Kerckhoff Hall's Grand Salon was nearly half full on May 25 as a representative for Epic Systems walked through the process for how doctors and nurses will view and route the results of patient tests in CareConnect, UCLA's electronic health record system.
Test results appear in a physician's "In Basket," where they can be read, documented, or routed for follow up. Fast and simple? Yes. And then ... the questions began:
"What if I only want to see abnormal results? It is possible to separate them from normal results?"
"What's the backup system for following up on results in case you're out of the office?"
"If I don't get a result within a specified time, can I get an alert?"
A lively discussion among some 40 physician and nurse champions, clinical managers, CareConnect "In Basket" project team members, and others continued for nearly an hour. These UCLA Health System faculty and staff were working to validate how closely the workflows in Epic's Model System align with how we do things here.
Epic's Model System culls best practices from the hundreds of EHRs the company has developed over the years for many of the country's largest health providers. The company then modified those Model System workflows based on information gained from hundreds of UCLA Health System staff during site visits at the end of April. Now, through a series of validations sessions -- the first round took place May 24-26 -- diverse groups of eventual users will participate in making thousands of decisions to ensure that when CareConnect goes live it will meet our specific needs.
At the end of May, more than 400 faculty and staff took a thorough look at hundreds of clinical and business workflows in 83 validation sessions, ultimately giving a green light to those that would enable staff to do their jobs and holding up red lights to those that needed to go back to the drawing board for revision.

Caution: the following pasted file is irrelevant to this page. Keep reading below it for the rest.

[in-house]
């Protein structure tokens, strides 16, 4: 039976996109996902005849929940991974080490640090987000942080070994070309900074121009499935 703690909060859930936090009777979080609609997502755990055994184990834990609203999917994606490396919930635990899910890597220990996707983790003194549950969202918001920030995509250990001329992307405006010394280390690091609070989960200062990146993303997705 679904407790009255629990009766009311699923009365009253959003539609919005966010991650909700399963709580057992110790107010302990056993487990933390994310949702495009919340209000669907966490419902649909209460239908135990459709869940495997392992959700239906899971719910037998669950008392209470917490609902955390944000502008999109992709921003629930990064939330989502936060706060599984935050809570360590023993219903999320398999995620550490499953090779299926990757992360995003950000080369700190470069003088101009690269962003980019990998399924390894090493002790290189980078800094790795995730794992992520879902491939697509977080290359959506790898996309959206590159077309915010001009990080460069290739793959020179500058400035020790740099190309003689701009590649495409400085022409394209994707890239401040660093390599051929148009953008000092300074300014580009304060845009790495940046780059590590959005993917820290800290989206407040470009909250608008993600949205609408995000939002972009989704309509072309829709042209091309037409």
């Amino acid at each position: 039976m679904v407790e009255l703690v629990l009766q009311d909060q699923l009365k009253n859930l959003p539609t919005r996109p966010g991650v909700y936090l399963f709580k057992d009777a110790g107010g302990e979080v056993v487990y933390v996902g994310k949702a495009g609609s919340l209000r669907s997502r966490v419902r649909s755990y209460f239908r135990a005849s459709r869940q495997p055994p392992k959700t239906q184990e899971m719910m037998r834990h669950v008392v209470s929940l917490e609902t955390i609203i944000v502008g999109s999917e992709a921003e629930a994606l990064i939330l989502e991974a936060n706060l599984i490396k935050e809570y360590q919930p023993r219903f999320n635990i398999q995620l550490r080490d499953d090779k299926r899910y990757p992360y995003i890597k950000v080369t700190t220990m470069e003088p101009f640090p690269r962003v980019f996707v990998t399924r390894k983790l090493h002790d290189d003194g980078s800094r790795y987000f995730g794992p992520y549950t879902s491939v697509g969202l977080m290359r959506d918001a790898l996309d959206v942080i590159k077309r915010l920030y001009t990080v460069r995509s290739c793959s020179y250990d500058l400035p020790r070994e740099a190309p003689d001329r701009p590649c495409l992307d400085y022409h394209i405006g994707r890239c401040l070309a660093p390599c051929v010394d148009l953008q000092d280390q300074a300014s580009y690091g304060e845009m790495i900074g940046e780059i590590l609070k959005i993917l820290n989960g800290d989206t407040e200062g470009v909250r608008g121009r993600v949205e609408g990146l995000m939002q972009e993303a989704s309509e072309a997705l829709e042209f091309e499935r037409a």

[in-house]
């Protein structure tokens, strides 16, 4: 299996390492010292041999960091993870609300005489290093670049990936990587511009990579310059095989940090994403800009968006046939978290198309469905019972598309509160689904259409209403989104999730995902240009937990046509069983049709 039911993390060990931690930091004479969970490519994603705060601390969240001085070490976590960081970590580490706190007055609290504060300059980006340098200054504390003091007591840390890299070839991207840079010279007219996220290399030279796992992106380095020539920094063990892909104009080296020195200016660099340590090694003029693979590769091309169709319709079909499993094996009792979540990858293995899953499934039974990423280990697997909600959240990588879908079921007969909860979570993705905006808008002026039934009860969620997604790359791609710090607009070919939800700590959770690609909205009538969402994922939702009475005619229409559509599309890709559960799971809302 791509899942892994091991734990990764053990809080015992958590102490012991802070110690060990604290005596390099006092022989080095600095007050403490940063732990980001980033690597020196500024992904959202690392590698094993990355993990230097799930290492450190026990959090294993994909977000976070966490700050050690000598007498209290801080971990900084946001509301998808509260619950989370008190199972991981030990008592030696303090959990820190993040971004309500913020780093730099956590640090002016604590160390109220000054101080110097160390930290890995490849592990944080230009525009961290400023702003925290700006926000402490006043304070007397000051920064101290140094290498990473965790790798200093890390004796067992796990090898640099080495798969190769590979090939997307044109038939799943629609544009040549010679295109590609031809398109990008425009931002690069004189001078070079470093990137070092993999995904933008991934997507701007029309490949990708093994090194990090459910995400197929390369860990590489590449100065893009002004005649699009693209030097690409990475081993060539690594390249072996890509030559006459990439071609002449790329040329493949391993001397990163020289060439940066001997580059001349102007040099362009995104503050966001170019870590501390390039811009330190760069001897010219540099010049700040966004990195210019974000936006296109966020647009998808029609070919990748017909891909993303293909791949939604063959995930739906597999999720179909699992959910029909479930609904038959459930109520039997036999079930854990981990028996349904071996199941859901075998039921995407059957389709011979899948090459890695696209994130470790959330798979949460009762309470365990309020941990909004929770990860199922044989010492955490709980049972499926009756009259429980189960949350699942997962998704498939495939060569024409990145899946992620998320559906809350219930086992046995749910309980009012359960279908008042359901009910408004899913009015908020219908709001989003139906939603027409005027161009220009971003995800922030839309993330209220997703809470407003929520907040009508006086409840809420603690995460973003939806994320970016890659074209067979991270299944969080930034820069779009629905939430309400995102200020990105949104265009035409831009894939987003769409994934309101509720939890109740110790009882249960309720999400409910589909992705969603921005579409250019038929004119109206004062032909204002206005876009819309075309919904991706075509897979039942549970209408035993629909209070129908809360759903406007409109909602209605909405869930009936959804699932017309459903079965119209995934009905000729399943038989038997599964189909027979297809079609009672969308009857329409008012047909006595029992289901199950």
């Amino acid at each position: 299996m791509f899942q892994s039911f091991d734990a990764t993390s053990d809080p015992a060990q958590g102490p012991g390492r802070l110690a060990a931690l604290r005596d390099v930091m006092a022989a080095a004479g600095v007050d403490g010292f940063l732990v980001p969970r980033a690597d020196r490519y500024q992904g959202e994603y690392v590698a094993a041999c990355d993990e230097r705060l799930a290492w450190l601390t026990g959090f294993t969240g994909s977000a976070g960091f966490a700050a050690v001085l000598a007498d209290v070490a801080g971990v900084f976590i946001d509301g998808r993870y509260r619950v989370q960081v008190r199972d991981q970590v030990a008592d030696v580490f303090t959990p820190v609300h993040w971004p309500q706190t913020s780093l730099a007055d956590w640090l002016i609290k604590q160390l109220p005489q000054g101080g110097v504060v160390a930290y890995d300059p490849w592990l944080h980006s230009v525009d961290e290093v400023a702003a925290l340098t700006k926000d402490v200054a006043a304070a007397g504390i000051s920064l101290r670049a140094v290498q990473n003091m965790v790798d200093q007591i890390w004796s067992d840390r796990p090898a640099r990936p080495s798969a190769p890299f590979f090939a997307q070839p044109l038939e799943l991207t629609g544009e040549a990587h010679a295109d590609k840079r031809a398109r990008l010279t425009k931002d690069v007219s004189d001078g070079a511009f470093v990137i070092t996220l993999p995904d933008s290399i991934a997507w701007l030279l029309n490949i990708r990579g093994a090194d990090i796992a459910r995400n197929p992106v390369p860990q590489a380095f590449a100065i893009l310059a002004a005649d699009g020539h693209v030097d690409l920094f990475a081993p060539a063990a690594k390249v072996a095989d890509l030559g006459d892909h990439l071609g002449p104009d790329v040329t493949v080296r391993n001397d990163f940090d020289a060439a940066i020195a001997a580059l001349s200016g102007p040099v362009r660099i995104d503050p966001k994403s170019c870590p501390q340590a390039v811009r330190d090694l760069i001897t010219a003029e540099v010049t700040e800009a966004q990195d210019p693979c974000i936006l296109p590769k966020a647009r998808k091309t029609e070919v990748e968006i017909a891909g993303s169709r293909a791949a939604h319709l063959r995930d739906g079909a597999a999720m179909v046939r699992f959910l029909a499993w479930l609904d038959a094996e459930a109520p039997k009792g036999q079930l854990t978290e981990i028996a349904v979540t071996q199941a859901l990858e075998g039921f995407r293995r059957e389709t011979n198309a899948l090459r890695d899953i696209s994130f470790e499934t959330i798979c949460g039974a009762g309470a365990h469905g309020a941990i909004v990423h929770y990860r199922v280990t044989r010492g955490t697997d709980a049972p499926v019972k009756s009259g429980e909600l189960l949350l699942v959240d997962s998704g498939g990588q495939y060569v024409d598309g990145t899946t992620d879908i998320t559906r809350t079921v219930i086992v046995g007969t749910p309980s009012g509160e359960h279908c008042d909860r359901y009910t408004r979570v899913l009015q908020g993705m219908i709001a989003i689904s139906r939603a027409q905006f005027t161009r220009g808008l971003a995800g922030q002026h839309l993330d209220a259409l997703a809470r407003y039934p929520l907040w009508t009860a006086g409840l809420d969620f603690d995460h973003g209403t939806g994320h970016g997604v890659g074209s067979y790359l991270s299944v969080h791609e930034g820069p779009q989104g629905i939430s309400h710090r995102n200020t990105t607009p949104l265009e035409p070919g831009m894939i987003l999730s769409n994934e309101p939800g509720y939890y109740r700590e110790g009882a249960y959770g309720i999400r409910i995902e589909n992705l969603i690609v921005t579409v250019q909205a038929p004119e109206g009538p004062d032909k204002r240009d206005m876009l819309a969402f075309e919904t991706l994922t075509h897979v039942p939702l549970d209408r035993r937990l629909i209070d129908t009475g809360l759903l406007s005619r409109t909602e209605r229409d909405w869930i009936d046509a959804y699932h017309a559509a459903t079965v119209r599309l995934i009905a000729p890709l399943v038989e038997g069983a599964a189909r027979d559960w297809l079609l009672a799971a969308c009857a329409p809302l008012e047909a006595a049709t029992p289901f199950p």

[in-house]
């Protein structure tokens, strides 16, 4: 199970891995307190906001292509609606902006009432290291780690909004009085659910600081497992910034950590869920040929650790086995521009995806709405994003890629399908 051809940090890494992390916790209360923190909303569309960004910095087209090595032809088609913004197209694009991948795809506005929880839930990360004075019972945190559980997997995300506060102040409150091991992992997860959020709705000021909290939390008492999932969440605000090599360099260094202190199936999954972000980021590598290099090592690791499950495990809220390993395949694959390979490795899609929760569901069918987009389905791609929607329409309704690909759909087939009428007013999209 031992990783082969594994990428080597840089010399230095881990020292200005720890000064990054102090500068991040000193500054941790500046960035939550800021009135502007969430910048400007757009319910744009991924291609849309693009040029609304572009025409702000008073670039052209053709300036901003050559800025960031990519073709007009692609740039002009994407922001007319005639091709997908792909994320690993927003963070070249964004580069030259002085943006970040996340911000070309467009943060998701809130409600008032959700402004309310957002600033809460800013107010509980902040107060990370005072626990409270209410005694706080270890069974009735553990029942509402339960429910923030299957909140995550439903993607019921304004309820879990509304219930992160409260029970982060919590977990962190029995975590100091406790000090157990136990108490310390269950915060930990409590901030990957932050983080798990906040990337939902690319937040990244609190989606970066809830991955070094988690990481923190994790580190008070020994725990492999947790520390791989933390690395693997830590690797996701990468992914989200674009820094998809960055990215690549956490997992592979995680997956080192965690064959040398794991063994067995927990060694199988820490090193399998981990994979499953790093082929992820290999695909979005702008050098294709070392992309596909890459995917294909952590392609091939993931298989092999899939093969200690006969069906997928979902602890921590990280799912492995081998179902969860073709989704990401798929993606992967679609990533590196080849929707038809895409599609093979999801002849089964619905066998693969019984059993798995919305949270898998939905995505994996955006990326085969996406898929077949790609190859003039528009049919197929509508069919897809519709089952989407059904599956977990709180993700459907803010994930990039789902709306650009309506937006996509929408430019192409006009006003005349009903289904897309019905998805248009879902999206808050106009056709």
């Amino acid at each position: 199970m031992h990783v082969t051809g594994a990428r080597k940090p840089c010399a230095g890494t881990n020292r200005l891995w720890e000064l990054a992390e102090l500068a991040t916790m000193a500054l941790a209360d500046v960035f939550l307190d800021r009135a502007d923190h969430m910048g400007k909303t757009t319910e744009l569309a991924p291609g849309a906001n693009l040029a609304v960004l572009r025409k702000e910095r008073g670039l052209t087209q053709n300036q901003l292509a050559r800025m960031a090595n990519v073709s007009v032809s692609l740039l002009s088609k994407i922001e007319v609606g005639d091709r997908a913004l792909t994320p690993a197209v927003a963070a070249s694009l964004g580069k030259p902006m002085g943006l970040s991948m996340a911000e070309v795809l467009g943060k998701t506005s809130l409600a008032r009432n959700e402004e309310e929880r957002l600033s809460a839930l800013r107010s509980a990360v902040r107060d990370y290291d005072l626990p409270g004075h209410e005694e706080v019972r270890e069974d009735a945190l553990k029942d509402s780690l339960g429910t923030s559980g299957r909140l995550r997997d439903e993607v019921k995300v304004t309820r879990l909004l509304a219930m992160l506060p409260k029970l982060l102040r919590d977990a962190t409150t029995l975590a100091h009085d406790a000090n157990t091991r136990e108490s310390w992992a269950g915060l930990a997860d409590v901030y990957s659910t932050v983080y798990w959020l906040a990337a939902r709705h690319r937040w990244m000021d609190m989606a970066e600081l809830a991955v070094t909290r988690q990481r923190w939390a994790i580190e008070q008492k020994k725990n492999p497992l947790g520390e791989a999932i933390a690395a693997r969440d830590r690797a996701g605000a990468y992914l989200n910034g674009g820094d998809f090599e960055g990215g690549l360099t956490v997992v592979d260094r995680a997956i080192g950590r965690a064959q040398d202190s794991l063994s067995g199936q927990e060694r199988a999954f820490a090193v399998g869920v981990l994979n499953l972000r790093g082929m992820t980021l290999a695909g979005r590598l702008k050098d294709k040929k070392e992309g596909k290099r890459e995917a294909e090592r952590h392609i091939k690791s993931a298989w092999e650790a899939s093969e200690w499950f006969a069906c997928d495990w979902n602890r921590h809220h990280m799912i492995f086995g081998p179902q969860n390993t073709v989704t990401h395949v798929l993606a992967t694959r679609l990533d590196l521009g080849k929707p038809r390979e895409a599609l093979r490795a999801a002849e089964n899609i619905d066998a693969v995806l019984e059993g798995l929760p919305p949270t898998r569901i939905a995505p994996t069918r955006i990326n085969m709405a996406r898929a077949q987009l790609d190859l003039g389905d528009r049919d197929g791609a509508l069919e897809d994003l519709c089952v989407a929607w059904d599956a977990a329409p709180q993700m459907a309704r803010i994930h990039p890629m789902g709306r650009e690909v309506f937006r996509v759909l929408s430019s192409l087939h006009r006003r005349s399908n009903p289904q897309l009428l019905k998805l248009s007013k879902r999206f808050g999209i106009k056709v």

By the time discussion about the "Results Routing and Follow Up" workflow wound down in Kerckhoff Hall, the incredible complexity of a seemingly simple process was revealed. The workflow was examined from every conceivable angle, with the experience and smarts of all participants contributing to a comprehensive assessment.
In the end, items that require further consideration were listed on a flip-chart "Parking Lot": What's the definition of an authorizing provider, a billing provider, and an encounter provider?; What's our policy at an organizational level for results routing?; and a handful more.
Two of the five validation points got green-light votes by consensus. Making sure that the workflows in CareConnect enable staff to do their jobs is an iterative process. The three red-lighted validation points will be reviewed again by faculty and staff at a future validation session once the workflows have been modified.
CareConnect's Ambulatory Clinical Director Jeanne Markland, who facilitated the discussion, summed up the group's efforts: "There's a beautiful balance here between cognitive thinking and system building."
The second round of validations sessions is set for June 14-16. View the Validation 2 schedule.
Scroll through a gallery of photos from Validation 1 -- May 24-26, 2011.